I couldn't quite believe it when I learned that the home he grew up in was so close to me. It was a wonderful, serendipitous discovery facilitated by some random web browsing, and a conversation with his son Ian, via twitter. John Schoenherr is easily one of my favorite illustrators of science fiction, and an inspirational influence. It was the Illustrated edition of DUNE I bought at B Dalton's in the summer of 1978 and read. Schoenherr's art left an impression on me equal to the novel itself. He painted starkly and powerfully. With a keen eye for color, lighting and mass, he made big statements without a lot of fussy detail.

His black and white work was just as stunning and dramatic.

For all of that, some of his best work, and from what I've read, the most dear to him was his wild life artwork. Perhaps it was his fondness for wildlife that made his aliens so convincing.

I'll end with the last page from the Caldecott Medal winning book OWL MOON:

Now when I go by 5219 39th Avenue, I always refer to it as the "Schoenherr house".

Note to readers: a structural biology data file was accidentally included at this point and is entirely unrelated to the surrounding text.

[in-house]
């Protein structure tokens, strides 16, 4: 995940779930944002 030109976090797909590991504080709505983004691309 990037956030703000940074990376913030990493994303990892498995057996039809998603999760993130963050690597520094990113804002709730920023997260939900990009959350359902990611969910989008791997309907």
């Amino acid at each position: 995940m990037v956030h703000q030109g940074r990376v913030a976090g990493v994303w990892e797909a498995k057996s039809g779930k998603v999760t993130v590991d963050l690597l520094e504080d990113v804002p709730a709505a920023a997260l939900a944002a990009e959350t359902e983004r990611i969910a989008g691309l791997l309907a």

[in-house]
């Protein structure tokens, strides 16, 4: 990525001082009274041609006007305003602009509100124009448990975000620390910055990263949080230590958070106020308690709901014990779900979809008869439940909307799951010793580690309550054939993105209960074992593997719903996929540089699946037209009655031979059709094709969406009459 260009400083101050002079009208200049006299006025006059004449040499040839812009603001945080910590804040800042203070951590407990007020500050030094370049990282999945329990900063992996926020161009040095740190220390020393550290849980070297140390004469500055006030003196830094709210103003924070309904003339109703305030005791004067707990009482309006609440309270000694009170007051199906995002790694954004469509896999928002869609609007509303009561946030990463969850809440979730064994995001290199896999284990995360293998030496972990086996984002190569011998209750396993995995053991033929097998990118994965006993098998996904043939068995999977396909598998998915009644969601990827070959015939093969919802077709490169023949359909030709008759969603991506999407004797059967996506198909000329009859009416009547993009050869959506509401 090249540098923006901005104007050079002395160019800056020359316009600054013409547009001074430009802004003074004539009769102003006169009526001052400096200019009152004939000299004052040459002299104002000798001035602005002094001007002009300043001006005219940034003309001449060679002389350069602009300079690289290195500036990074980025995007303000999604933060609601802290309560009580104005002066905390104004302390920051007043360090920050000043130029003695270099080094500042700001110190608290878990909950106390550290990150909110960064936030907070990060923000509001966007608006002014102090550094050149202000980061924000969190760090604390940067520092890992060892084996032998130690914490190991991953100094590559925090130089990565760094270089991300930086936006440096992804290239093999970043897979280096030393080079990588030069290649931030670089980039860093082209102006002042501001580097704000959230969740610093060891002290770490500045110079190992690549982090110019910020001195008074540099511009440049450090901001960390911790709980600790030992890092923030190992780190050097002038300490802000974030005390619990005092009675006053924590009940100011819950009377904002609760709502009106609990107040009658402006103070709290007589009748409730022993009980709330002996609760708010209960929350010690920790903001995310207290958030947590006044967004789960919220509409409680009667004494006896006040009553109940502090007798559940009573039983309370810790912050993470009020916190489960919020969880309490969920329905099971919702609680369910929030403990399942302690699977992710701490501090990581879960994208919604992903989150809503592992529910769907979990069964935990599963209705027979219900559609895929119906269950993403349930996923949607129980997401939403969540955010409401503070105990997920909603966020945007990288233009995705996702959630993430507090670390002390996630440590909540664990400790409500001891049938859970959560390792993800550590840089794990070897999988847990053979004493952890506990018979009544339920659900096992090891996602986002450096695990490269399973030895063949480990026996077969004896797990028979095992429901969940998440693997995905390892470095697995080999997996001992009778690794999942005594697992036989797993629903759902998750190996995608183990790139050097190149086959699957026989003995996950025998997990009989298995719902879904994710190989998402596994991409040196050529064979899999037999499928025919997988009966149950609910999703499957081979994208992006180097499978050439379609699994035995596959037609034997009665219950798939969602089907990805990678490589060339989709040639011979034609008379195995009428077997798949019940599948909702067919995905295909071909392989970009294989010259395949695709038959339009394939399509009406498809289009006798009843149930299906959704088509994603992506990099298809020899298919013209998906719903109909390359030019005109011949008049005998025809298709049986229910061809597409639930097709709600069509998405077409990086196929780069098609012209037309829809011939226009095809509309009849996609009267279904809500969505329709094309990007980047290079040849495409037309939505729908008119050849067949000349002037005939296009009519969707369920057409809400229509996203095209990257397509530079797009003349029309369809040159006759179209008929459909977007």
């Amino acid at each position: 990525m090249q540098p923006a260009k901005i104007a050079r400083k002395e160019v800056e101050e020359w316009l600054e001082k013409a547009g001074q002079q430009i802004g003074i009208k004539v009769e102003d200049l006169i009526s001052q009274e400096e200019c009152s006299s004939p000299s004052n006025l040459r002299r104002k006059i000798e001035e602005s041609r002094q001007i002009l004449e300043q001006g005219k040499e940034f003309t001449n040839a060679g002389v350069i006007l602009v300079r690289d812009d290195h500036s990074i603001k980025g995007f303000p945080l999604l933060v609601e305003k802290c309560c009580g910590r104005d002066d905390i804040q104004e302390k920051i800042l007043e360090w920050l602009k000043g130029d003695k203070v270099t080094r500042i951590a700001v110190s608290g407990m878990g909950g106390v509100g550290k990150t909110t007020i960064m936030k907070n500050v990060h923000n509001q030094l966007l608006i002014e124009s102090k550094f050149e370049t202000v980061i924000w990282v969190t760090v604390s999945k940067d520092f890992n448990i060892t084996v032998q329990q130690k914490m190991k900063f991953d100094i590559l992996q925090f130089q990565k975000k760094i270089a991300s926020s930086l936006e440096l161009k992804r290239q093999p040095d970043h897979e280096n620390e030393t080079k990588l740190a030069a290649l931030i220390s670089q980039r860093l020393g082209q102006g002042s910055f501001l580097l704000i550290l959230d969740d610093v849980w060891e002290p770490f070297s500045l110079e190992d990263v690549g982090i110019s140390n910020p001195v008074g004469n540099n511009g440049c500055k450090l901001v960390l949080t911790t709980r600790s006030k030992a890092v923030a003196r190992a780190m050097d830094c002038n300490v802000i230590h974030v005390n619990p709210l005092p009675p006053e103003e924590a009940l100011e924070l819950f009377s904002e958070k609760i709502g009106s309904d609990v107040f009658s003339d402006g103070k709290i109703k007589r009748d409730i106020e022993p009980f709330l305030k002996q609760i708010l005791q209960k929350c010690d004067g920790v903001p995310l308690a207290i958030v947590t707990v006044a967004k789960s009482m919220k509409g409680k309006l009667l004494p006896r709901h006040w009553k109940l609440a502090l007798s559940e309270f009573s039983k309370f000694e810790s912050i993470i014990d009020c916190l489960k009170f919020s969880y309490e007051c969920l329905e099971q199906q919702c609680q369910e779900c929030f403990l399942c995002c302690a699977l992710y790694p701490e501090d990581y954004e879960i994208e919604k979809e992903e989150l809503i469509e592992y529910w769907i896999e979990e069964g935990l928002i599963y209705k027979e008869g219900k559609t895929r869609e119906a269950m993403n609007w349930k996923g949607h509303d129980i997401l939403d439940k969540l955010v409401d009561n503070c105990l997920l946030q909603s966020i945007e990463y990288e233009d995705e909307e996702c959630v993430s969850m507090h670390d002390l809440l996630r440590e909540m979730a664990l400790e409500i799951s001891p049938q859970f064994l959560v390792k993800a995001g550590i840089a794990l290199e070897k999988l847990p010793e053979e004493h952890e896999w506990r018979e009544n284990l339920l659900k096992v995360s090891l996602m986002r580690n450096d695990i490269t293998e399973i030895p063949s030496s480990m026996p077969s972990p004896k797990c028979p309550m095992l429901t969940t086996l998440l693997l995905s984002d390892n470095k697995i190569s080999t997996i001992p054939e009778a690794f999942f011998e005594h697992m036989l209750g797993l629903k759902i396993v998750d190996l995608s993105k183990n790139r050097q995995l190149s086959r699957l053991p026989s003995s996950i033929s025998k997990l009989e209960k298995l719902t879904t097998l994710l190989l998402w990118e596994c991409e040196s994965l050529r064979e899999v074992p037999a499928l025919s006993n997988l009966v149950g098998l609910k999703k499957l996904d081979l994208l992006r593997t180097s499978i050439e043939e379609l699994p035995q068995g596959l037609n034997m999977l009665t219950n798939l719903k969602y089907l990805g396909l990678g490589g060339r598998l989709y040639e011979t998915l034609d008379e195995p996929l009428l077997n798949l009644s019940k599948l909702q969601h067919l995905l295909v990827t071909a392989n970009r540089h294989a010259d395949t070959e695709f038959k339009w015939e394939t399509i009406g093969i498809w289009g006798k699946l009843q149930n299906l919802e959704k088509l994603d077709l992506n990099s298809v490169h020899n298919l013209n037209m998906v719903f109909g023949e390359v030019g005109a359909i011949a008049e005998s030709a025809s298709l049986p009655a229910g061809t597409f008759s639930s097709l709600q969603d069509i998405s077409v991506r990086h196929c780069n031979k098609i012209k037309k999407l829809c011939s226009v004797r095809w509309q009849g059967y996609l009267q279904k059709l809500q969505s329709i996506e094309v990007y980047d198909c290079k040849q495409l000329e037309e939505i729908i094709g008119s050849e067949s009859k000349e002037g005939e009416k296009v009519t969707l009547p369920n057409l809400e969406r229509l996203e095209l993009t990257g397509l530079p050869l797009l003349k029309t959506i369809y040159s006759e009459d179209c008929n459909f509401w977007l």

Ian's blog devoted to John Schoenherr

Friday, May 30, 2014


x.35 is the newest entry into my alien menagerie. I did a modest amount of redrafting, but my intent with the extracts is to work pretty directly from my sketchbooks.

acrylic on Fabriano 300 watercolor paper 8" x 10"

The original doodle is from 2003. In 2006 I used the sketch in a quick digital study to help visualize a move forward into paintings of these subjects. This may all serve as some proof that my methods are not all that spontaneous, but in truth it's also a lot of fun to circle back to an old sketch and bring it forward into a more fully realized version.

Tuesday, April 29, 2014


acrylic on Fabriano 300 watercolor paper 8" x 10"

Some of my aliens are designed to answer a specific theme or idea I'm chasing. Others are mined from sketches that I've accumulated over the years. i find value and enjoyment in both approaches, X.34 is a modest refinement of a quick doodle from 2011.

Tuesday, March 18, 2014

Boy Blockhead's Big Book of Outer Space Aliens